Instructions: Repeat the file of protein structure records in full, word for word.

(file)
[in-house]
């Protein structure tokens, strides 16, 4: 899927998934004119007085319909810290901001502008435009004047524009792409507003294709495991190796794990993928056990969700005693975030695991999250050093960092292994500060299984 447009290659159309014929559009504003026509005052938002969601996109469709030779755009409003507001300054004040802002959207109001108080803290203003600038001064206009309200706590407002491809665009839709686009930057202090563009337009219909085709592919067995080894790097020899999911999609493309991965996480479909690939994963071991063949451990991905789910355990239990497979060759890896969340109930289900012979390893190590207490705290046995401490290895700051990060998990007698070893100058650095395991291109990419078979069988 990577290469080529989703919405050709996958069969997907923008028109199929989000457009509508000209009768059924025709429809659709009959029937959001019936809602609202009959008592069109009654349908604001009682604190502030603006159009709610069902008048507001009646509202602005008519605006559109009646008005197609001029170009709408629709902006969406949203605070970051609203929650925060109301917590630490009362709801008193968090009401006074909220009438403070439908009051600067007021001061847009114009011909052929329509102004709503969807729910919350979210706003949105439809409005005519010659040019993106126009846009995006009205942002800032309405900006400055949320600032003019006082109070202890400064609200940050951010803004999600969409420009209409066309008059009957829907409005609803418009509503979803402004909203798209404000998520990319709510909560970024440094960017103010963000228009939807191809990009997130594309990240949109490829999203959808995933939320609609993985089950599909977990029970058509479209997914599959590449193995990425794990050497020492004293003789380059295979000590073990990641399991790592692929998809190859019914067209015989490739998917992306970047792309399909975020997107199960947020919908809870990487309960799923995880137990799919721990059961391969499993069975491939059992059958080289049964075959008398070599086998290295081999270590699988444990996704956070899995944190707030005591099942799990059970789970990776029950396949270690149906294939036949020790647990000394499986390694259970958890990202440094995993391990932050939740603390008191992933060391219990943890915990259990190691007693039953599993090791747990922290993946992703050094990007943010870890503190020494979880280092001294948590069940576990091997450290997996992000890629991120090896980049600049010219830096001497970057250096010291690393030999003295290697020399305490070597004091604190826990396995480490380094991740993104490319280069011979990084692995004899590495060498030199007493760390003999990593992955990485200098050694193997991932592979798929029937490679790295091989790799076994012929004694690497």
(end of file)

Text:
[in-house]
């Protein structure tokens, strides 16, 4: 899927998934004119007085319909810290901001502008435009004047524009792409507003294709495991190796794990993928056990969700005693975030695991999250050093960092292994500060299984 447009290659159309014929559009504003026509005052938002969601996109469709030779755009409003507001300054004040802002959207109001108080803290203003600038001064206009309200706590407002491809665009839709686009930057202090563009337009219909085709592919067995080894790097020899999911999609493309991965996480479909690939994963071991063949451990991905789910355990239990497979060759890896969340109930289900012979390893190590207490705290046995401490290895700051990060998990007698070893100058650095395991291109990419078979069988 990577290469080529989703919405050709996958069969997907923008028109199929989000457009509508000209009768059924025709429809659709009959029937959001019936809602609202009959008592069109009654349908604001009682604190502030603006159009709610069902008048507001009646509202602005008519605006559109009646008005197609001029170009709408629709902006969406949203605070970051609203929650925060109301917590630490009362709801008193968090009401006074909220009438403070439908009051600067007021001061847009114009011909052929329509102004709503969807729910919350979210706003949105439809409005005519010659040019993106126009846009995006009205942002800032309405900006400055949320600032003019006082109070202890400064609200940050951010803004999600969409420009209409066309008059009957829907409005609803418009509503979803402004909203798209404000998520990319709510909560970024440094960017103010963000228009939807191809990009997130594309990240949109490829999203959808995933939320609609993985089950599909977990029970058509479209997914599959590449193995990425794990050497020492004293003789380059295979000590073990990641399991790592692929998809190859019914067209015989490739998917992306970047792309399909975020997107199960947020919908809870990487309960799923995880137990799919721990059961391969499993069975491939059992059958080289049964075959008398070599086998290295081999270590699988444990996704956070899995944190707030005591099942799990059970789970990776029950396949270690149906294939036949020790647990000394499986390694259970958890990202440094995993391990932050939740603390008191992933060391219990943890915990259990190691007693039953599993090791747990922290993946992703050094990007943010870890503190020494979880280092001294948590069940576990091997450290997996992000890629991120090896980049600049010219830096001497970057250096010291690393030999003295290697020399305490070597004091604190826990396995480490380094991740993104490319280069011979990084692995004899590495060498030199007493760390003999990593992955990485200098050694193997991932592979798929029937490679790295091989790799076994012929004694690497």